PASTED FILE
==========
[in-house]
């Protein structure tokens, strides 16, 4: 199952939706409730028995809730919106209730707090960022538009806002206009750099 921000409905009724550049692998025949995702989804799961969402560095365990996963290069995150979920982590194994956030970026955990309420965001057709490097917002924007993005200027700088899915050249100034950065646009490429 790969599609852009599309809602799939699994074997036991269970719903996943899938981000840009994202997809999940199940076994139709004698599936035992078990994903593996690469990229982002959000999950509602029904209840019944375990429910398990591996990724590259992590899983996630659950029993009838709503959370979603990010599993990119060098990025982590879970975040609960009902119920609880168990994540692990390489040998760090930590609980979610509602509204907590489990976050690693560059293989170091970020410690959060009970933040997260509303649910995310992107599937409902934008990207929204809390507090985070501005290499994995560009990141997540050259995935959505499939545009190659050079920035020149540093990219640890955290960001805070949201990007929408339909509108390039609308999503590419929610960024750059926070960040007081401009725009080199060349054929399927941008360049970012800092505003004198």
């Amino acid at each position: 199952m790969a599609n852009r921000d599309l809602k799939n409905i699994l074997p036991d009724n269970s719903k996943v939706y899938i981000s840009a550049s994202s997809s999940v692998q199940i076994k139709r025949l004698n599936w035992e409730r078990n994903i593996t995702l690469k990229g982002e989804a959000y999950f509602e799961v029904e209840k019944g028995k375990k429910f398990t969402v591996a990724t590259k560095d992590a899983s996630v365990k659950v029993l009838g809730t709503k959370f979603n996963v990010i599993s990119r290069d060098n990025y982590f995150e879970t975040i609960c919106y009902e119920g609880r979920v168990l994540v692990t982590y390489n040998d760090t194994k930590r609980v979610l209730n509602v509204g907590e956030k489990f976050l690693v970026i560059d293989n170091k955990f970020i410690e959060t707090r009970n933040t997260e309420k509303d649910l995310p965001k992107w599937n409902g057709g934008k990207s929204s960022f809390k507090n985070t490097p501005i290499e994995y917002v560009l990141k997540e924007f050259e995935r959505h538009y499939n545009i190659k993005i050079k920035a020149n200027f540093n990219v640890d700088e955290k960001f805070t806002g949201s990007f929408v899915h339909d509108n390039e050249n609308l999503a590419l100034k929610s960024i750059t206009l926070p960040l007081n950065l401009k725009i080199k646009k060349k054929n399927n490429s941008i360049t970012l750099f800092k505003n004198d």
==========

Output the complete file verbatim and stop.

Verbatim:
[in-house]
């Protein structure tokens, strides 16, 4: 199952939706409730028995809730919106209730707090960022538009806002206009750099 921000409905009724550049692998025949995702989804799961969402560095365990996963290069995150979920982590194994956030970026955990309420965001057709490097917002924007993005200027700088899915050249100034950065646009490429 790969599609852009599309809602799939699994074997036991269970719903996943899938981000840009994202997809999940199940076994139709004698599936035992078990994903593996690469990229982002959000999950509602029904209840019944375990429910398990591996990724590259992590899983996630659950029993009838709503959370979603990010599993990119060098990025982590879970975040609960009902119920609880168990994540692990390489040998760090930590609980979610509602509204907590489990976050690693560059293989170091970020410690959060009970933040997260509303649910995310992107599937409902934008990207929204809390507090985070501005290499994995560009990141997540050259995935959505499939545009190659050079920035020149540093990219640890955290960001805070949201990007929408339909509108390039609308999503590419929610960024750059926070960040007081401009725009080199060349054929399927941008360049970012800092505003004198």
């Amino acid at each position: 199952m790969a599609n852009r921000d599309l809602k799939n409905i699994l074997p036991d009724n269970s719903k996943v939706y899938i981000s840009a550049s994202s997809s999940v692998q199940i076994k139709r025949l004698n599936w035992e409730r078990n994903i593996t995702l690469k990229g982002e989804a959000y999950f509602e799961v029904e209840k019944g028995k375990k429910f398990t969402v591996a990724t590259k560095d992590a899983s996630v365990k659950v029993l009838g809730t709503k959370f979603n996963v990010i599993s990119r290069d060098n990025y982590f995150e879970t975040i609960c919106y009902e119920g609880r979920v168990l994540v692990t982590y390489n040998d760090t194994k930590r609980v979610l209730n509602v509204g907590e956030k489990f976050l690693v970026i560059d293989n170091k955990f970020i410690e959060t707090r009970n933040t997260e309420k509303d649910l995310p965001k992107w599937n409902g057709g934008k990207s929204s960022f809390k507090n985070t490097p501005i290499e994995y917002v560009l990141k997540e924007f050259e995935r959505h538009y499939n545009i190659k993005i050079k920035a020149n200027f540093n990219v640890d700088e955290k960001f805070t806002g949201s990007f929408v899915h339909d509108n390039e050249n609308l999503a590419l100034k929610s960024i750059t206009l926070p960040l007081n950065l401009k725009i080199k646009k060349k054929n399927n490429s941008i360049t970012l750099f800092k505003n004198d």